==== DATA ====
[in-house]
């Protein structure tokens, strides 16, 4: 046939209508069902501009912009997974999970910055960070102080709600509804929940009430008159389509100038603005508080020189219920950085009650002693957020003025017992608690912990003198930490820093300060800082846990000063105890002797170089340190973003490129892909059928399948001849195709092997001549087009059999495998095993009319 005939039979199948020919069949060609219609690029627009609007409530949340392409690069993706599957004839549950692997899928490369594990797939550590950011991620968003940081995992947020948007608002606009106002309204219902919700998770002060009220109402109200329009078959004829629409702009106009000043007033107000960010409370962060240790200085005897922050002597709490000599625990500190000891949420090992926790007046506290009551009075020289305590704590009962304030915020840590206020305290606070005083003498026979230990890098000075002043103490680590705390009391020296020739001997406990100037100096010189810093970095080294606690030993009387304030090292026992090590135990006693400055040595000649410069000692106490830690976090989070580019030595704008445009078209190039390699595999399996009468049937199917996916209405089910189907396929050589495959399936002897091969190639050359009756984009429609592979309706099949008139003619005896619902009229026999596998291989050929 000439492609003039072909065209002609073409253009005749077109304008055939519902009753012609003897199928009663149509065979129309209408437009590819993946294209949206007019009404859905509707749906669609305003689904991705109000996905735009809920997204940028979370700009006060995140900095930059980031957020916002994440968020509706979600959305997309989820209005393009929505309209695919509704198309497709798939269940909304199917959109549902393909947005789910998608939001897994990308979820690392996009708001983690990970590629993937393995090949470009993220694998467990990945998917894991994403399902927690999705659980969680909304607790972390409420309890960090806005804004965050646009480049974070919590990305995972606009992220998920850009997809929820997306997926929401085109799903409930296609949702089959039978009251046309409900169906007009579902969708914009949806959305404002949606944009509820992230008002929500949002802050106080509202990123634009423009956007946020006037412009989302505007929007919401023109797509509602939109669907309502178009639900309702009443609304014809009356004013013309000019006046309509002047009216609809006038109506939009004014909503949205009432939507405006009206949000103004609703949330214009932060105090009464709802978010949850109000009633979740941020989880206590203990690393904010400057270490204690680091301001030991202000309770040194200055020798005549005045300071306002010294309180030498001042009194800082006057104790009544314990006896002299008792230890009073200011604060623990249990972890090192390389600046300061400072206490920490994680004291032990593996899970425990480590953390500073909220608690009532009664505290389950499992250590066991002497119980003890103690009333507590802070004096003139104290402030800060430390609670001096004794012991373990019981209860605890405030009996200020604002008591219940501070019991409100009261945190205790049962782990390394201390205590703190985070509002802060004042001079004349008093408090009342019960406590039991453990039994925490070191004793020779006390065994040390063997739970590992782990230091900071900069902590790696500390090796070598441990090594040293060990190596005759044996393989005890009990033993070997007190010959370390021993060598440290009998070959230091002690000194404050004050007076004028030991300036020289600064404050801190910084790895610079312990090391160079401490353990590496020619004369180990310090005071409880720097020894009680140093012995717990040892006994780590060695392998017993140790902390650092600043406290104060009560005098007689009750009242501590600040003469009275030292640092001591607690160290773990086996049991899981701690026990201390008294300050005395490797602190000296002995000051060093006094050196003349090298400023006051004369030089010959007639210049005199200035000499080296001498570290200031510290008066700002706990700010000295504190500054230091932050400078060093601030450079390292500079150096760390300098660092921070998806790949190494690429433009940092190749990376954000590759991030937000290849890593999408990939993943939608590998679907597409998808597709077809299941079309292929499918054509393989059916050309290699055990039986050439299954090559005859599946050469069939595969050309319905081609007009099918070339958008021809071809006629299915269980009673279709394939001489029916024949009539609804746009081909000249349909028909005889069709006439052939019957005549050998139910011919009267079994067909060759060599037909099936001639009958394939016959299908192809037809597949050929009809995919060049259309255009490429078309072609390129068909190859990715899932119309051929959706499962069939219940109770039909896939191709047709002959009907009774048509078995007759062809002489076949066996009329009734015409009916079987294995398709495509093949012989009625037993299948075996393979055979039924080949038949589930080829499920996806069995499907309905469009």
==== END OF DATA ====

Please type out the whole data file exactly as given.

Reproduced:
[in-house]
């Protein structure tokens, strides 16, 4: 046939209508069902501009912009997974999970910055960070102080709600509804929940009430008159389509100038603005508080020189219920950085009650002693957020003025017992608690912990003198930490820093300060800082846990000063105890002797170089340190973003490129892909059928399948001849195709092997001549087009059999495998095993009319 005939039979199948020919069949060609219609690029627009609007409530949340392409690069993706599957004839549950692997899928490369594990797939550590950011991620968003940081995992947020948007608002606009106002309204219902919700998770002060009220109402109200329009078959004829629409702009106009000043007033107000960010409370962060240790200085005897922050002597709490000599625990500190000891949420090992926790007046506290009551009075020289305590704590009962304030915020840590206020305290606070005083003498026979230990890098000075002043103490680590705390009391020296020739001997406990100037100096010189810093970095080294606690030993009387304030090292026992090590135990006693400055040595000649410069000692106490830690976090989070580019030595704008445009078209190039390699595999399996009468049937199917996916209405089910189907396929050589495959399936002897091969190639050359009756984009429609592979309706099949008139003619005896619902009229026999596998291989050929 000439492609003039072909065209002609073409253009005749077109304008055939519902009753012609003897199928009663149509065979129309209408437009590819993946294209949206007019009404859905509707749906669609305003689904991705109000996905735009809920997204940028979370700009006060995140900095930059980031957020916002994440968020509706979600959305997309989820209005393009929505309209695919509704198309497709798939269940909304199917959109549902393909947005789910998608939001897994990308979820690392996009708001983690990970590629993937393995090949470009993220694998467990990945998917894991994403399902927690999705659980969680909304607790972390409420309890960090806005804004965050646009480049974070919590990305995972606009992220998920850009997809929820997306997926929401085109799903409930296609949702089959039978009251046309409900169906007009579902969708914009949806959305404002949606944009509820992230008002929500949002802050106080509202990123634009423009956007946020006037412009989302505007929007919401023109797509509602939109669907309502178009639900309702009443609304014809009356004013013309000019006046309509002047009216609809006038109506939009004014909503949205009432939507405006009206949000103004609703949330214009932060105090009464709802978010949850109000009633979740941020989880206590203990690393904010400057270490204690680091301001030991202000309770040194200055020798005549005045300071306002010294309180030498001042009194800082006057104790009544314990006896002299008792230890009073200011604060623990249990972890090192390389600046300061400072206490920490994680004291032990593996899970425990480590953390500073909220608690009532009664505290389950499992250590066991002497119980003890103690009333507590802070004096003139104290402030800060430390609670001096004794012991373990019981209860605890405030009996200020604002008591219940501070019991409100009261945190205790049962782990390394201390205590703190985070509002802060004042001079004349008093408090009342019960406590039991453990039994925490070191004793020779006390065994040390063997739970590992782990230091900071900069902590790696500390090796070598441990090594040293060990190596005759044996393989005890009990033993070997007190010959370390021993060598440290009998070959230091002690000194404050004050007076004028030991300036020289600064404050801190910084790895610079312990090391160079401490353990590496020619004369180990310090005071409880720097020894009680140093012995717990040892006994780590060695392998017993140790902390650092600043406290104060009560005098007689009750009242501590600040003469009275030292640092001591607690160290773990086996049991899981701690026990201390008294300050005395490797602190000296002995000051060093006094050196003349090298400023006051004369030089010959007639210049005199200035000499080296001498570290200031510290008066700002706990700010000295504190500054230091932050400078060093601030450079390292500079150096760390300098660092921070998806790949190494690429433009940092190749990376954000590759991030937000290849890593999408990939993943939608590998679907597409998808597709077809299941079309292929499918054509393989059916050309290699055990039986050439299954090559005859599946050469069939595969050309319905081609007009099918070339958008021809071809006629299915269980009673279709394939001489029916024949009539609804746009081909000249349909028909005889069709006439052939019957005549050998139910011919009267079994067909060759060599037909099936001639009958394939016959299908192809037809597949050929009809995919060049259309255009490429078309072609390129068909190859990715899932119309051929959706499962069939219940109770039909896939191709047709002959009907009774048509078995007759062809002489076949066996009329009734015409009916079987294995398709495509093949012989009625037993299948075996393979055979039924080949038949589930080829499920996806069995499907309905469009």